Ha! I thought you said you didn't fall off the turnip truck, or was it that you didn't fall off yesterday, but you must have fallen off at some point in time to give you a vastly different perspective of the 444 Marlin than most of us who have been shooting it for the past 40-50 some odd years. And yes, I agree, you are older than dirt. You said so yourself.
Actually, I tried that idea a long time ago but I can't give you any real accuracy data or results because I either didn't keep them or the darn things didn't shoot for snot. I a 24" Marlin, one of the first ones to come out in 444. The bullets were soft and copper fouled the barrel because they were 44 magnum bullets and were being shot down the barrel better than 1,000 to 1,200 ft per second faster than they were designed. The same happens if you load any bullet designed for the 44 magnum down a 444 Marlin tube at Marlin velocities. Then it's a real royal pain to clean the copper fouling out of the barrel, especially if your barrel has micro-groove rifling with a 1:38 twist. I recall the loads blasting out with significant muzzle flash but don't recall if they were accurate at all.
None the less, I used to take whatever 180 gn slug I had around for the 44 magnum and load it into the 444 using 4198 powder. 49 gns of 4198 used to get 2,400'/sec with a 225 gn bullet, and I used to add 2 gns powder weight for the reduced weight of the 180 gn slug from the 225 gn slug. I do not know how fast they went but the latest issue of Handloader Magazine ran a very full article on the 444 and provided a ton of data that may interest you. In particular is a load for 180 gn Sierra Jacketed Hollow Cavity bullets over 51.5 gns of IMR 4198 for 2,585'/sec from a 22" barrel.
None the less I caution using 44 magnum bullets in the 444 Marlin at 444 Marlin velocities. I really doubt they will come apart in the barrel or in flight for that matter but they will leave you with some nasty copper fouling in your barrel and what happens on impact may not please you if you don't have a clean pass through shot. At Marlin velocities the bullet may be pretty frangible and not give you the penetration you want for a clean end to a sick animal. You can probably load them down to 44 magnum velocities for light shooting loads and still have more than enough ooomph to do the job cleanly. You did not mention the distance at which you were thinking of shooting but I would feel quite comfy with loads like that on Coyotes to 100 yds or better, if your rifle shoots them accurately.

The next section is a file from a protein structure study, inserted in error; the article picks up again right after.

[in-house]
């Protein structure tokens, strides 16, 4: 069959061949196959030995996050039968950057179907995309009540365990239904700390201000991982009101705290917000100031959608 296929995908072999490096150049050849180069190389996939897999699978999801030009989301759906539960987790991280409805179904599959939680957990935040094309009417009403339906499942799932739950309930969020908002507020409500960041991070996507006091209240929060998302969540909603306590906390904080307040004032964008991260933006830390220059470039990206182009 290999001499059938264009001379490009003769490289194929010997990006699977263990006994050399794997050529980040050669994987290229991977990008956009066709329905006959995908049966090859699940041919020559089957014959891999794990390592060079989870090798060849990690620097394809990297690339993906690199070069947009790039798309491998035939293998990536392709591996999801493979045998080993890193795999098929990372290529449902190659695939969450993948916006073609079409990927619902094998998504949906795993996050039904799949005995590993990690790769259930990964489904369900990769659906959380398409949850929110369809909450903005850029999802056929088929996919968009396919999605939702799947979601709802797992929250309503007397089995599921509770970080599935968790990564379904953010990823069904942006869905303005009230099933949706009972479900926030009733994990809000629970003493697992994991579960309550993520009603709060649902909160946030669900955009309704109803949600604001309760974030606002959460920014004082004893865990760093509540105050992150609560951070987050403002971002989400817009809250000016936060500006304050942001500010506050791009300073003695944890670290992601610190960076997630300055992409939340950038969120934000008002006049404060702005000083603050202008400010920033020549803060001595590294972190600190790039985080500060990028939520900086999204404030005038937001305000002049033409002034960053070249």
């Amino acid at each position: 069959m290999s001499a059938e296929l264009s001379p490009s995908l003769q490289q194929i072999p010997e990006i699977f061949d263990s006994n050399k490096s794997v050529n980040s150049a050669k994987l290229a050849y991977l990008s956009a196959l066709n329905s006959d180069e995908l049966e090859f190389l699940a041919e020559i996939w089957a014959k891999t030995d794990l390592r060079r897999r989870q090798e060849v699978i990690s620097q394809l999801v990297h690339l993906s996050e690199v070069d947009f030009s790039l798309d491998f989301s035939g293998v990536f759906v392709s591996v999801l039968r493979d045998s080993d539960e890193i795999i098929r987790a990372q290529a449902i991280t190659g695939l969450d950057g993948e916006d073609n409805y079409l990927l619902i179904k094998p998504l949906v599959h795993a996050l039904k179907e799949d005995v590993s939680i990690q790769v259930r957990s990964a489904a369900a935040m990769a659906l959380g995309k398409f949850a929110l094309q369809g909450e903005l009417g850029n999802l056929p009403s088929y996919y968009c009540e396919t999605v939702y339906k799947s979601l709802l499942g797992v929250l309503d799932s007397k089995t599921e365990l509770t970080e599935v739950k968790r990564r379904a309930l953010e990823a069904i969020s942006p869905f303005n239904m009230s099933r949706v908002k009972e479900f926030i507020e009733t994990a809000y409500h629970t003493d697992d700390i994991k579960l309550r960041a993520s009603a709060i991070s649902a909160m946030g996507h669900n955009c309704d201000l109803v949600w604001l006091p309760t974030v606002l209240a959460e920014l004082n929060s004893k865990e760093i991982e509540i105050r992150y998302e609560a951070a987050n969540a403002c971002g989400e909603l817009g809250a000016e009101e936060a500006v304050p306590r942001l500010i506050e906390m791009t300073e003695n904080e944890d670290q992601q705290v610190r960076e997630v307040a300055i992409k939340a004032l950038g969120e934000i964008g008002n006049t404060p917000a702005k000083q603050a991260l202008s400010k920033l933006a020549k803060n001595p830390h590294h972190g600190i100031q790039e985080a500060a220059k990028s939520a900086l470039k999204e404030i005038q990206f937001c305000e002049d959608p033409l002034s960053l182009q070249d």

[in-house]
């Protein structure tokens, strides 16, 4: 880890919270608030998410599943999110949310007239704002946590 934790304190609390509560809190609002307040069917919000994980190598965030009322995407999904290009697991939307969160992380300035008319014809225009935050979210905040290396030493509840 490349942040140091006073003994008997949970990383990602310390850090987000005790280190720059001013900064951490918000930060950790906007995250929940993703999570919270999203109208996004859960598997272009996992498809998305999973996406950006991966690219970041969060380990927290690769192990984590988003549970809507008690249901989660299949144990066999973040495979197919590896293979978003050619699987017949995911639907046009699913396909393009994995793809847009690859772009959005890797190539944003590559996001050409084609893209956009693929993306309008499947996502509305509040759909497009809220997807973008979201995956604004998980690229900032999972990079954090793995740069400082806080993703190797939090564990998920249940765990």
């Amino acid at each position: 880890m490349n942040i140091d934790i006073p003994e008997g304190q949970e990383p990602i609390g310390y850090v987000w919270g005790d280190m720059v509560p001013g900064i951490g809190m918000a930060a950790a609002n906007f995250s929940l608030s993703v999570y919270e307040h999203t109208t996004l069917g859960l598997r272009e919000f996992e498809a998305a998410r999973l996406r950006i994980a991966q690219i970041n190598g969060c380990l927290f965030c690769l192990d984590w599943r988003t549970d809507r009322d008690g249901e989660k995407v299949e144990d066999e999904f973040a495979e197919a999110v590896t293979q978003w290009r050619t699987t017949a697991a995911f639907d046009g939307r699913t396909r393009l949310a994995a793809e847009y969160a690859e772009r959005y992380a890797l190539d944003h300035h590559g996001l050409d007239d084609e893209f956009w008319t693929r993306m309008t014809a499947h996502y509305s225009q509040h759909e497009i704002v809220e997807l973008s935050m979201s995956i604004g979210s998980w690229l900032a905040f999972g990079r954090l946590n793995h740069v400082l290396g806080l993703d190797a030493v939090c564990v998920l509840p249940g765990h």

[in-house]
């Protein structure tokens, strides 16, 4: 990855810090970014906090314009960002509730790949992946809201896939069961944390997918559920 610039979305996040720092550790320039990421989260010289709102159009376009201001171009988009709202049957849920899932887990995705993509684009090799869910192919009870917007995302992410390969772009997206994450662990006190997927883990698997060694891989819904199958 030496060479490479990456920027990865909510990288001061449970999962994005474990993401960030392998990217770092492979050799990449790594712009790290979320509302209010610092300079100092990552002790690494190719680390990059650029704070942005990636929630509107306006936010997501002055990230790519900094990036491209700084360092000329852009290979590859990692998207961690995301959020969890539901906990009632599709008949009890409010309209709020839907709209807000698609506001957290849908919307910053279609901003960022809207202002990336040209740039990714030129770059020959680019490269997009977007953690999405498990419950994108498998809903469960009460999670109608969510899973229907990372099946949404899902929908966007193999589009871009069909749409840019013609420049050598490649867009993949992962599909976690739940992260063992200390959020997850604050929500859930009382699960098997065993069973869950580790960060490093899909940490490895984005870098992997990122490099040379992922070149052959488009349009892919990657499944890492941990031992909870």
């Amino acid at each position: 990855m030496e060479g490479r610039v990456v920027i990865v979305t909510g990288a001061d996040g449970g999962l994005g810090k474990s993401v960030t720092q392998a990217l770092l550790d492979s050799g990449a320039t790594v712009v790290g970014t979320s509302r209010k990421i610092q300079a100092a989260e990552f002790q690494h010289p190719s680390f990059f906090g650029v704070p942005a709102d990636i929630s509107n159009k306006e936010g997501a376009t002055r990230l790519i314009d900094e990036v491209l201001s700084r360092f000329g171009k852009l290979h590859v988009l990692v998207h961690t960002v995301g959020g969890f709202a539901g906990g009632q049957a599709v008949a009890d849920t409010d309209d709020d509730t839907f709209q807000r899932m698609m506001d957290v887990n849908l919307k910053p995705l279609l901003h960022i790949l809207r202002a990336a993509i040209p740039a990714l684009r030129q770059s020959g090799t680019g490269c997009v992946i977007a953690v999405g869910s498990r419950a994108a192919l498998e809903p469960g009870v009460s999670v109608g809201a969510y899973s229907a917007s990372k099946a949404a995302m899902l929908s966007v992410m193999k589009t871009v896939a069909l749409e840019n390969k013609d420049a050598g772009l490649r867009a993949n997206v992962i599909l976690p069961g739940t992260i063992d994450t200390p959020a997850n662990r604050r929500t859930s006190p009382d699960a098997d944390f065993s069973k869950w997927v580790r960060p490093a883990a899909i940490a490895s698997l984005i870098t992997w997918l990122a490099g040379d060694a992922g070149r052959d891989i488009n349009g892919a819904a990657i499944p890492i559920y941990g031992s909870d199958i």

Also, depending on your barrel - many are still made with the micro-groove rifling (12 lands and grooves instead of the Ballard Cut of 6 lands and grooves and a 1:38 inch twist instead of a 1:20) you may wish to consider fire lapping your barrel. If your barrel is longer than 22" you will get a additional boost of speed but probably more fouling too. The fouling isn't a accuracy killer right away but it needs to be cleaned out.
Veral Smith, one of Graybeard's forum moderators and contributors down in the cast bullet section is a expert at fire lapping or bore lapping barrels and has written a book about it and I believe provides the means and instructions to fire lap your bore for greater accuracy and the use of cast bullets. Another expert in the field of fire lapping is Marshall Stanton of Beartooth Bullets. He too has penned a manual on the fire lapping process and provides materials and instructions on the 'how to do it'. He has also conducted extensive research with the 444 and cast bullets. It is really worth the read to get to the Beartooth site and read his data and results on the 444 with cast bullets, read his notes and his load data, it is well worth it.
As a side note, I have used the standard 240 gn Remington slug in my 444s and get excellent accuracy from my fire lapped Winchester Big Bore in 444 with the micro groove barrel but even though fire lapped, the darn thing still gets copper fouling when I use bullets made for pistols. Those bullets perform effectively enough on Whitetail but seem a bit 'tender' for use on anything larger. The 265 gn and 300 gn slugs made for the 444 are whompers on larger game. I have used the Beartooth 335 gn and 350 gn cast slugs on Elk and Hog and it was a 1 shot affair, and that was with my 26" custom Winchester 94 in 444. Most often I use 300 gn Beartooth cast slugs right at 2,300' from my 20" rifle.
If you can get a copy of the December-January 2019 Handloader Magazine and also get into the Beartooth Bullets website for some incredible data on the 444, you should go for it. Now you can mess with this nonsense.....Just sayin'